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Senior Health Week: Bladder Control
Health News You Can Use •

Latest Bladder Control News:

Behaviorial Therapy Program Significantly Cuts Incontinent Episodes: Researchers report success with a program that began with the importance of pelvic muscle strength and instructions on pelvic exercises, and details on how to keep a bladder control journal of daily voiding habits.


Recent Bladder Control News:

Combination of Therapies Effective for Many Patients: Researchers say 76 percent of women who completed a program of pelvic floor muscle rehabilitation and behavioral therapy were symptom free at the conclusion of the study.

Overactive Bladder Symptons Impact Sex Life and Intimacy: A poll found that the symptoms of overactive bladder can be severe enough to significantly affect the sex lives and intimacy of many people who have the condition.

FDA Approves Kegel Exerciser for Treating Stress Urinary Incontinence: The Kegel Exerciser™ has become the first progressive resistance trainer approved by the U.S. Food and Drug Administration for the treatment of stress urinary incontinence.

New Biomaterial Being Tested in Treatment of Stress Urinary Incontinence: Researchers say early results of a clinical trial now underway indicate 100 percent effectiveness, no infections, no rejections and no erosion of the implanted tissue.

Cell Transplants May Be Promising New Therapy for Urinary Incontinence: Researchers say skeletal muscle cell transplants in laboratory animals appear to offer a safer, more effective and longer lasting treatment for urinary incontinence.

Botox Injections May Help With Overactive Bladder: Researchers say the injections can offer many patients a safe, but temporary, solution to the problem of incontinence.

Study Shows Treatment Effective for Female Stress Urinary Incontinence: Four out of five users of FemSoft® Urethral Insert reported they never or rarely experience incontinence while the FemSoft Insert is in place.

Patent Issued for Female Incontinence Control Device: The Steridyne IVD™ promises relief to patients suffering from female urinary stress incontinence, which affects some 12 million women in the United States.

Embarrassment Keeps Many From Seeking Treatment for Overactive Bladder: Many people suffering from overactive bladder are too shy to get help and are needlessly living a life of inconvenience and isolation.

Debbie Reynolds Urges People to Seek Treatment for Overactive Bladder: Famed Hollywood actress is speaking out on her battle with overactive bladder, a condition affecting millions of Americans, as part of new public education campaign.

New Minimally Invasive Procedure Treats Stress Incontinence in Older Women: Researchers say the half-hour procedure, known as Tension-Free Vaginal Tape (TVT), is performed on an outpatient basis and has been found safe and effective.

70% of Women With Stress Incontinence Worry About Laughing in Public: Survey finds women also worry about coughing and sneezing for fear of having an accident.

Nursing Visits Help Older Rural Women Reduce Urinary Incontinence: Easy to use behavioral strategies work well, and once women know about the techniques, many can manage their own continence.

Sacral Nerve Stimulation for Incontinence to Be Covered by Medicare: Health and Human Services Secretary Tommy G. Thompson announced that Medicare coverage will be extended to include a surgical treatment known as sacral nerve stimulation for urinary incontinence.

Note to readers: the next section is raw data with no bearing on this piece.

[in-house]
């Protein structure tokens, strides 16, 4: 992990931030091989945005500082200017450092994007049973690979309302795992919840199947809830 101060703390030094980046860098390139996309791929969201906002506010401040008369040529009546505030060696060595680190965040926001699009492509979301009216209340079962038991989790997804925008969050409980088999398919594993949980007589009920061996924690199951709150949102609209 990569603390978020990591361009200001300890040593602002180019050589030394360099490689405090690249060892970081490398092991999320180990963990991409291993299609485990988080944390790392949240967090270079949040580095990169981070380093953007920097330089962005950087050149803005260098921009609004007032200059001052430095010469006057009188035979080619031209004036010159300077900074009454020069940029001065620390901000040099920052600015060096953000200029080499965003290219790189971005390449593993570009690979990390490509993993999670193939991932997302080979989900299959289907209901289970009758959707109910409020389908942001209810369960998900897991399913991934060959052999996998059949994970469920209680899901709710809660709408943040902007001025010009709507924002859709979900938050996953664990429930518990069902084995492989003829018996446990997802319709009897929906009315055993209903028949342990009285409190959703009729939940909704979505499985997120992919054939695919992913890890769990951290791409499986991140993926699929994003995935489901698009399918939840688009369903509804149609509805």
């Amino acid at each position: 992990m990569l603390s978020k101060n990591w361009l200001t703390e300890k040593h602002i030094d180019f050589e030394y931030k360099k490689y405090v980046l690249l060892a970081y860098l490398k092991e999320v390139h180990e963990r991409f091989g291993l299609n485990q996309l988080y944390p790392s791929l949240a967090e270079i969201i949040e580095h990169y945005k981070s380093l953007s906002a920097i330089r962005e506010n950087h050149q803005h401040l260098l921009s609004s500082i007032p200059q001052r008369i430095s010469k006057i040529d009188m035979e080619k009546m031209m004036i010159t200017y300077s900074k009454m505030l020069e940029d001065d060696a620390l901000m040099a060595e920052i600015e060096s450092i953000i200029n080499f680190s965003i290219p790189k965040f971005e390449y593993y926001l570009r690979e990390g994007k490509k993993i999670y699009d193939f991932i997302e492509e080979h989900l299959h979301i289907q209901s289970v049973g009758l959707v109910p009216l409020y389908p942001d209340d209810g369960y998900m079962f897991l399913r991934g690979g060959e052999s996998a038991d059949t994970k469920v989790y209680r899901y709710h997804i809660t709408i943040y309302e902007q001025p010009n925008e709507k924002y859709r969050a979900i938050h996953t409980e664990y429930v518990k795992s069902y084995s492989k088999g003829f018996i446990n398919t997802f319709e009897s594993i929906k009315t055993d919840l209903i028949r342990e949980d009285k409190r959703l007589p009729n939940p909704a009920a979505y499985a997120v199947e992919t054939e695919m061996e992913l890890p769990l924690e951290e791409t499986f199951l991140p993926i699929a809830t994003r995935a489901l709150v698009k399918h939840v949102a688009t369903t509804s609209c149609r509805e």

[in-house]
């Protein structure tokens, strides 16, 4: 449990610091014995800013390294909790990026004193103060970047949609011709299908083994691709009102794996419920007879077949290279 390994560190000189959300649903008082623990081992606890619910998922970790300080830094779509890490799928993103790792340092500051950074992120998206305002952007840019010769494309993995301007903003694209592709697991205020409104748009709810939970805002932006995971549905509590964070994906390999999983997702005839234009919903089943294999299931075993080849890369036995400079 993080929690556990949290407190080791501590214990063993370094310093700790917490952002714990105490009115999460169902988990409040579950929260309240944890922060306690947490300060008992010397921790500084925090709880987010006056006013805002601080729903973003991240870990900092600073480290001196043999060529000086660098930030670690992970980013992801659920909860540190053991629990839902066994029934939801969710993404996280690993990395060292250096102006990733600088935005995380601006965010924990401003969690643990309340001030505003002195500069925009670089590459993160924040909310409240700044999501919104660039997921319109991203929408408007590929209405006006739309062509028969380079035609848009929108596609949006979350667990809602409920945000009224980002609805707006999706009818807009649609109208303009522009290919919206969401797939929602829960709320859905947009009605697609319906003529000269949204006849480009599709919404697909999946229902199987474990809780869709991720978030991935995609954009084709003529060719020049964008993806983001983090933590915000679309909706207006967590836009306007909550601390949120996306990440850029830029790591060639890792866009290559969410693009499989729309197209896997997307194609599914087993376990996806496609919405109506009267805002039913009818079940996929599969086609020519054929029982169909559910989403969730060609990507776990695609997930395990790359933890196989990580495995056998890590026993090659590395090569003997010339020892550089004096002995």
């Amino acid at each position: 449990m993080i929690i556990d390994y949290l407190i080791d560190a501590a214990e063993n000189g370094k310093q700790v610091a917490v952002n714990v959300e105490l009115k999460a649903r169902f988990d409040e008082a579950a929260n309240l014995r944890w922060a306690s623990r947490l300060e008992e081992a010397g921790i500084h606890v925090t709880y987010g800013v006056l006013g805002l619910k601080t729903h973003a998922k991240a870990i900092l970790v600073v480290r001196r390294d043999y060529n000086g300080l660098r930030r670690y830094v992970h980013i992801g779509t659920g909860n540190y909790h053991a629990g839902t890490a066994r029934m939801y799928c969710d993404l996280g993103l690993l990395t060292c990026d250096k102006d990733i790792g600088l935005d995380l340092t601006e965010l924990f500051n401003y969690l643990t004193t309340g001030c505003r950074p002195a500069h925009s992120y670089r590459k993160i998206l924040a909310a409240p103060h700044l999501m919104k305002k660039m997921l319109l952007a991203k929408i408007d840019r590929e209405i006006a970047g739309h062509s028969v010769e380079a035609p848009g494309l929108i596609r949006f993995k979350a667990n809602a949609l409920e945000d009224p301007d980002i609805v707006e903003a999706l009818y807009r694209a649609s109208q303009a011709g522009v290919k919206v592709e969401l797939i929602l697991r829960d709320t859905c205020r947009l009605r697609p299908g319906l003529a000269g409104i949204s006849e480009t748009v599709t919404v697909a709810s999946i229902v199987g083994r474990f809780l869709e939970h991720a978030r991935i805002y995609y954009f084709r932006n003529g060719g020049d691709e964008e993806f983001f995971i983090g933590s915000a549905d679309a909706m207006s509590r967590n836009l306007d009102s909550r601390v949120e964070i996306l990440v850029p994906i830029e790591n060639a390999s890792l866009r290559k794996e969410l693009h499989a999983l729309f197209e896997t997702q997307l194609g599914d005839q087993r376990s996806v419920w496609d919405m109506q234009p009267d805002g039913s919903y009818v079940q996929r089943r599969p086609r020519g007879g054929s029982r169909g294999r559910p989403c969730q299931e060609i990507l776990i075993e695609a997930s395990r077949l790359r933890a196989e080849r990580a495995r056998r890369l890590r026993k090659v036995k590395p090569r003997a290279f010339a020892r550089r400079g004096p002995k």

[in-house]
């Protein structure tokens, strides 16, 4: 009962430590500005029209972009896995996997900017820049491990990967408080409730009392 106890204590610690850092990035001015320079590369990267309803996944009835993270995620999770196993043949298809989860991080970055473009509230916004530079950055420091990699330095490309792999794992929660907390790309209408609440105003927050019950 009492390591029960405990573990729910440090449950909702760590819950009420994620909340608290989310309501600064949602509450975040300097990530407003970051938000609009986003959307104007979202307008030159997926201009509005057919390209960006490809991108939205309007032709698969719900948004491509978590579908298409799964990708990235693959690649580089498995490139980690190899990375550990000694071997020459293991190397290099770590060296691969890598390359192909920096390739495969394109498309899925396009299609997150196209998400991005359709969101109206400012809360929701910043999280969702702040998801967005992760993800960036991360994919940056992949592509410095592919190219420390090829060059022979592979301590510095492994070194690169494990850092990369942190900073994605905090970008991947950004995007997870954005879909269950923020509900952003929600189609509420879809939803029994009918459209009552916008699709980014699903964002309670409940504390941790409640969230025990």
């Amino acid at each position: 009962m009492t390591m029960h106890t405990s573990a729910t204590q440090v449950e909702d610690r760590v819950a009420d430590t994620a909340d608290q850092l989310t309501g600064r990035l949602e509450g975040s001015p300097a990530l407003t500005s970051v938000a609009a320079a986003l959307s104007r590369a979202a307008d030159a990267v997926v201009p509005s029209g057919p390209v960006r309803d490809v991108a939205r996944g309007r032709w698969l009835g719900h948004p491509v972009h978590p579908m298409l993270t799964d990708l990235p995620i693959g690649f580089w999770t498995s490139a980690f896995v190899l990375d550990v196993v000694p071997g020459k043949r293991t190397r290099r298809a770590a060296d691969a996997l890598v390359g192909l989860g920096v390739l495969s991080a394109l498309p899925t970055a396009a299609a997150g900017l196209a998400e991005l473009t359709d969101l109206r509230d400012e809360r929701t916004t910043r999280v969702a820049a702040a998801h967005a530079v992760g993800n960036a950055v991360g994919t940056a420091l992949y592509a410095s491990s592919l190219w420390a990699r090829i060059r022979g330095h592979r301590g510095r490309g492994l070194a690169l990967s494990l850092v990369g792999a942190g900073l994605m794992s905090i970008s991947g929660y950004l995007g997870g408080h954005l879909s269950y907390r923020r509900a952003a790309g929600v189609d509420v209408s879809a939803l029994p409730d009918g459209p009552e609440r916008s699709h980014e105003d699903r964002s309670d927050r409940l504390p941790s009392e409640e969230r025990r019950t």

Bladder Control Primer:

Bladder control problems, sometimes called urinary incontinence, are an inability to hold your urine until you get to a toilet. More than 13 million people in the United States--male and female, young and old--experience incontinence. It is often temporary, and it always results from an underlying medical condition.

Women experience incontinence two times more often than men. Pregnancy and childbirth, menopause, and the structure of the female urinary tract account for this difference. Older women, more often than younger women, experience incontinence. But both women and men can become incontinent from strokes, multiple sclerosis, and physical problems associated with old age.

But incontinence is not inevitable with age. Incontinence is treatable and often curable at all ages. If you experience incontinence, you may feel embarrassed. It may help you to remember that loss of bladder control can be treated. You will need to overcome your embarrassment and see a doctor to learn if you need treatment for an underlying medical condition.

What Are the Types of Incontinence?

  • Overactive Bladder or Urge Incontinence: If you lose urine for no apparent reason while suddenly feeling the need or urge to urinate, you may have urge incontinence. The most common cause of urge incontinence is inappropriate bladder contractions. Medical professionals describe such a bladder as "unstable," "spastic," or "overactive." Your doctor might call your condition "reflex incontinence" if it results from overactive nerves controlling the bladder. Urge incontinence can mean that your bladder empties during sleep, after drinking a small amount of water, or when you touch water or hear it running (as when someone else is taking a shower or washing dishes).
  • Stress Incontinence: If coughing, laughing, sneezing, or other movements that put pressure on the bladder cause you to leak urine, you may have stress incontinence. Physical changes resulting from pregnancy, childbirth, and menopause are common events that cause stress incontinence. It is the most common form of incontinence in women and is treatable. Pelvic floor muscles support your bladder. If these muscles weaken, your bladder can move downward, pushing slightly out of the bottom of the pelvis toward the vagina. This prevents muscles that ordinarily force the urethra shut from squeezing as tightly as they should. As a result, urine can leak into the urethra during moments of physical stress. Stress incontinence also occurs if the muscles that do the squeezing weaken. Stress incontinence can worsen during the week before your menstrual period. At that time, lowered estrogen levels might lead to lower muscular pressure around the urethra, increasing chances of leakage. The incidence of stress incontinence increases following menopause.